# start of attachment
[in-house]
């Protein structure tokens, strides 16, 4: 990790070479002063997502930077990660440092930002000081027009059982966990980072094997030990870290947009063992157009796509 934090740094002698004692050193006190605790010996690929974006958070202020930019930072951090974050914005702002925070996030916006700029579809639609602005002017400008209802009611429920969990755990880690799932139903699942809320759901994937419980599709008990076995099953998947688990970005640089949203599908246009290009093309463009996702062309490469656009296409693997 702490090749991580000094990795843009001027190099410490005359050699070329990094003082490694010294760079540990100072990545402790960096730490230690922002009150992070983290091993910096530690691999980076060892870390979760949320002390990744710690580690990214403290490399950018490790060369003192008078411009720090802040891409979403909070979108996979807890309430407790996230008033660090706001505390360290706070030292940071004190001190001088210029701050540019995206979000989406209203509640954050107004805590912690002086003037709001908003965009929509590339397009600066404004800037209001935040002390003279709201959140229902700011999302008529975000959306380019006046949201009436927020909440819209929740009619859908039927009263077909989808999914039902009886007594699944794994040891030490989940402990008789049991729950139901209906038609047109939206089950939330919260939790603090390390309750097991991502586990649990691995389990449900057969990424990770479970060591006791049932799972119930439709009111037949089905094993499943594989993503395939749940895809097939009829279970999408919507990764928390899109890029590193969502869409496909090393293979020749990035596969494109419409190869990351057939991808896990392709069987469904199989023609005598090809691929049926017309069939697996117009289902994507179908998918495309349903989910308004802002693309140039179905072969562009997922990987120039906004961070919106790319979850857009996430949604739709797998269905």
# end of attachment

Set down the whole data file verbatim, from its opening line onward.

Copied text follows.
[in-house]
């Protein structure tokens, strides 16, 4: 990790070479002063997502930077990660440092930002000081027009059982966990980072094997030990870290947009063992157009796509 934090740094002698004692050193006190605790010996690929974006958070202020930019930072951090974050914005702002925070996030916006700029579809639609602005002017400008209802009611429920969990755990880690799932139903699942809320759901994937419980599709008990076995099953998947688990970005640089949203599908246009290009093309463009996702062309490469656009296409693997 702490090749991580000094990795843009001027190099410490005359050699070329990094003082490694010294760079540990100072990545402790960096730490230690922002009150992070983290091993910096530690691999980076060892870390979760949320002390990744710690580690990214403290490399950018490790060369003192008078411009720090802040891409979403909070979108996979807890309430407790996230008033660090706001505390360290706070030292940071004190001190001088210029701050540019995206979000989406209203509640954050107004805590912690002086003037709001908003965009929509590339397009600066404004800037209001935040002390003279709201959140229902700011999302008529975000959306380019006046949201009436927020909440819209929740009619859908039927009263077909989808999914039902009886007594699944794994040891030490989940402990008789049991729950139901209906038609047109939206089950939330919260939790603090390390309750097991991502586990649990691995389990449900057969990424990770479970060591006791049932799972119930439709009111037949089905094993499943594989993503395939749940895809097939009829279970999408919507990764928390899109890029590193969502869409496909090393293979020749990035596969494109419409190869990351057939991808896990392709069987469904199989023609005598090809691929049926017309069939697996117009289902994507179908998918495309349903989910308004802002693309140039179905072969562009997922990987120039906004961070919106790319979850857009996430949604739709797998269905």